This gorgeous city in eastern Georgia seems to have hardly changed since the mid-19th century, when it was one of the richest places in the world.
Nowadays, Savannah is more than just a time machine, although wandering the streets and seeing beautiful buildings like the Davenport House is an enchanting experience. It’s also a welcoming, vibrant cultural center. Every April, American artists converge on the city to fill the bars and parks with music, and every week there are concerts and cabaret performances to enjoy.
The chefs of Savannah are another great attraction. If you love barbecue cooking, there’s no better culinary destination. Dine on award winning ribs and chops at Wiley’s or check out other local favorites like B’s Crackling BBQ and Wall’s.
The blend of historical architecture, living culture, and fantastic food makes Savannah a seductive destination for anyone’s next weekend getaway.
Savannah is one of America’s most beautiful cities. In the 18th and 19th centuries it rose to become one of the South’s richest places, resulting in a huge array of beautiful houses and public buildings. Check out highlights such as the Pink House (built in 1771) or Davenport House.
Southern cooking stretches from BBQ to cornbread and freshly caught seafood – and you can find all of it in Savannah. There are world-class BBQ restaurants like Wiley's Championship BBQ, and the annual Seafood Festival in May is the best time to find out why Georgia seafood is so highly rated.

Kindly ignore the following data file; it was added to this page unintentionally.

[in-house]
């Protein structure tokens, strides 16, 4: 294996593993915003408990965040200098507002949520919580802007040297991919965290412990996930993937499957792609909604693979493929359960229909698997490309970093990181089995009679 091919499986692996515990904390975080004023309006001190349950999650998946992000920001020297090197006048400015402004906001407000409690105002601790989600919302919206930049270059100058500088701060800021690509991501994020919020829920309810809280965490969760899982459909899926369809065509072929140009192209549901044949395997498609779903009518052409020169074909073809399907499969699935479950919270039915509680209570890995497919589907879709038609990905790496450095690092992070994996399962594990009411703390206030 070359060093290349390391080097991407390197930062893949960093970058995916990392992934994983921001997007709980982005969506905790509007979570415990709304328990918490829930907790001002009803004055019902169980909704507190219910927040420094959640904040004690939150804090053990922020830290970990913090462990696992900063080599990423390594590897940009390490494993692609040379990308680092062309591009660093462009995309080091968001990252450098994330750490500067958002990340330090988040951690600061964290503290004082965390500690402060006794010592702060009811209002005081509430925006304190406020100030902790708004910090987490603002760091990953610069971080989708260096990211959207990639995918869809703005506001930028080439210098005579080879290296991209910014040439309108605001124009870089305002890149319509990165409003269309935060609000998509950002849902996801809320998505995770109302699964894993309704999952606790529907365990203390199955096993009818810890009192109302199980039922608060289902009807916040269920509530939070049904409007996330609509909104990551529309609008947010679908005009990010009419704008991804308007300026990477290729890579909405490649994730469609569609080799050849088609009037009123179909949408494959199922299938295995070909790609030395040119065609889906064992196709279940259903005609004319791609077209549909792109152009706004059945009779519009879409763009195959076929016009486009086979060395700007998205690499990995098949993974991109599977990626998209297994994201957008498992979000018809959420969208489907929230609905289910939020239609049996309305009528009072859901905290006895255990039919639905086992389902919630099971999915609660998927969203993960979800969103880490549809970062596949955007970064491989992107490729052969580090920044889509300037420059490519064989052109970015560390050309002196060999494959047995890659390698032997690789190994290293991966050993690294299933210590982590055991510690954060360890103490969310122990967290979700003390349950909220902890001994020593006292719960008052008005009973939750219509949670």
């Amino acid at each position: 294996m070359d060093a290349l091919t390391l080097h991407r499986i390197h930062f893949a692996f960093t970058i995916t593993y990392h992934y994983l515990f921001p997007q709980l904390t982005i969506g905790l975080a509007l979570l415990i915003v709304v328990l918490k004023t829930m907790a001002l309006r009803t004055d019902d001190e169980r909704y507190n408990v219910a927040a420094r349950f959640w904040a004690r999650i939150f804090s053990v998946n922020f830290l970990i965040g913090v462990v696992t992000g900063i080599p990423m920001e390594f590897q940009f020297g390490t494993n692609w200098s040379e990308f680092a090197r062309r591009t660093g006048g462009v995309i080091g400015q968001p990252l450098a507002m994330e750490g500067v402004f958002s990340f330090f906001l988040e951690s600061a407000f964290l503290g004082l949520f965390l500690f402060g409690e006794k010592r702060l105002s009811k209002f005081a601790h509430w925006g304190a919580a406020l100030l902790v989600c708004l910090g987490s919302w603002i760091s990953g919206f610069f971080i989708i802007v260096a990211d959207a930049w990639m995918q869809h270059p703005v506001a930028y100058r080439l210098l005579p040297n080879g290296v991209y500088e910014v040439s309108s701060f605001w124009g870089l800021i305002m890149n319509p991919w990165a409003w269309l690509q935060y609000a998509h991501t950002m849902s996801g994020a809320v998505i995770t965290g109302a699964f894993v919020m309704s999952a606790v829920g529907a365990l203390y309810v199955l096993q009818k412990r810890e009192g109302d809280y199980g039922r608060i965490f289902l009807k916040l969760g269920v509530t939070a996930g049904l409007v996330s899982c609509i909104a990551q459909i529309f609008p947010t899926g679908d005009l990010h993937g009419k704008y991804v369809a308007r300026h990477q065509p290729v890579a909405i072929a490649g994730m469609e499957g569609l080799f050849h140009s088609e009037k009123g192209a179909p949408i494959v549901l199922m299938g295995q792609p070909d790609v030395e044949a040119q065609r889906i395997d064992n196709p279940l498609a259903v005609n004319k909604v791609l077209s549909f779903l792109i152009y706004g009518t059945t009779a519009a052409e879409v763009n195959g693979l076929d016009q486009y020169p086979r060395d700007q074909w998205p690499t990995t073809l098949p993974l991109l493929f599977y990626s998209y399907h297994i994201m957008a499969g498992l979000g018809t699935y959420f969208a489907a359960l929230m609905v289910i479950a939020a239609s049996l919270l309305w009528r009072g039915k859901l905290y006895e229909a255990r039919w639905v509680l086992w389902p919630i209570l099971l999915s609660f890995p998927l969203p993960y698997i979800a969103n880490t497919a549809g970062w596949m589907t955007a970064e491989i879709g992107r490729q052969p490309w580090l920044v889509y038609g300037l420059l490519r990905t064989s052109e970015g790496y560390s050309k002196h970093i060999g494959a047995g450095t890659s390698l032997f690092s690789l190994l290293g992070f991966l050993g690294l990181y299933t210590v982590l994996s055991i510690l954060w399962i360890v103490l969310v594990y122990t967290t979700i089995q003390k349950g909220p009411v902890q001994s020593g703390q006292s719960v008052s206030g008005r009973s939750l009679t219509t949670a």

Savannah has a great mixture of inner city shopping precincts and conventional malls. At places like City Market, you can explore locally owned independent stores like the Candy Kitchen or Twinkle, while major names like Sak’s and J.C. Penney can be found at malls like the Oglethorpe Mall.
Not far from Savannah, you can get away from it all in an island paradise. Tybee Island is less than an hour’s drive from the Historic District and has a seemingly endless, sandy beach, the ruins of Fort Pulaski, and wonderful waters for coastal kayaking.
Savannah is a city of festivals, with events dedicated to Jazz (in September), folk music (October), and books (February). However, the best event for general visitors is the Savannah Music Festival, held every April. It’s one of the best ways to hear virtuoso banjo, zydeco, blues, and country artists and it’s just a great party that everyone can enjoy.
More or less just the way it was before the Civil War, Savannah's Historical District was laid out by James Oglethorpe, one of America's great urban visionaries. Unlike most US cities, historic Savannah is laid-out around a network of small squares, and it features some sublime early 19th century architecture. Highlights include the First African Baptist Church, which is one of the oldest African-American places of worship in the USA and the home of Juliette Gordon Low, founder of the Girl Scouts of America.
When you wander around the Historic District, you'll almost certainly happen upon Forsyth Park -- and be glad that you did. This 30-acre park is the perfect refuge from Georgia's humidity and heat. Aside from its resplendent fountain that was installed in 1858 and its immense array of flowers, Forsyth Park hosts a Saturday Farmers' Market and regular concerts during the summer. And, if you are a history fan, the park's Confederate Monument is another must-see, reflecting the city's wartime history.